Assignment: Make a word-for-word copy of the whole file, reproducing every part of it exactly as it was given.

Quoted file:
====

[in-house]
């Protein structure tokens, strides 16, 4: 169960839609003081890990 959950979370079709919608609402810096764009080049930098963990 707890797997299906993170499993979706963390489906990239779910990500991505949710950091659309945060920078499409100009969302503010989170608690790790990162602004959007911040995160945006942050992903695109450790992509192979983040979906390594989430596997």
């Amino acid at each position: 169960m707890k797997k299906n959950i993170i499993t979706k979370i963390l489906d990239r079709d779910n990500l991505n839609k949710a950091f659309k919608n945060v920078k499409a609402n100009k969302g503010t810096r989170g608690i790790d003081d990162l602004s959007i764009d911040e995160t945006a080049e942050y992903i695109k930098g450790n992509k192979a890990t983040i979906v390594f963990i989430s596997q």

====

[in-house]
């Protein structure tokens, strides 16, 4: 169960839609003081890990 959950979370079709919608609402810096764009080049930098963990 707890797997299906993170499993979706963390489906990239779910990500991505949710950091659309945060920078499409100009969302503010989170608690790790990162602004959007911040995160945006942050992903695109450790992509192979983040979906390594989430596997």
């Amino acid at each position: 169960m707890k797997k299906n959950i993170i499993t979706k979370i963390l489906d990239r079709d779910n990500l991505n839609k949710a950091f659309k919608n945060v920078k499409a609402n100009k969302g503010t810096r989170g608690i790790d003081d990162l602004s959007i764009d911040e995160t945006a080049e942050y992903i695109k930098g450790n992509k192979a890990t983040i979906v390594f963990i989430s596997q």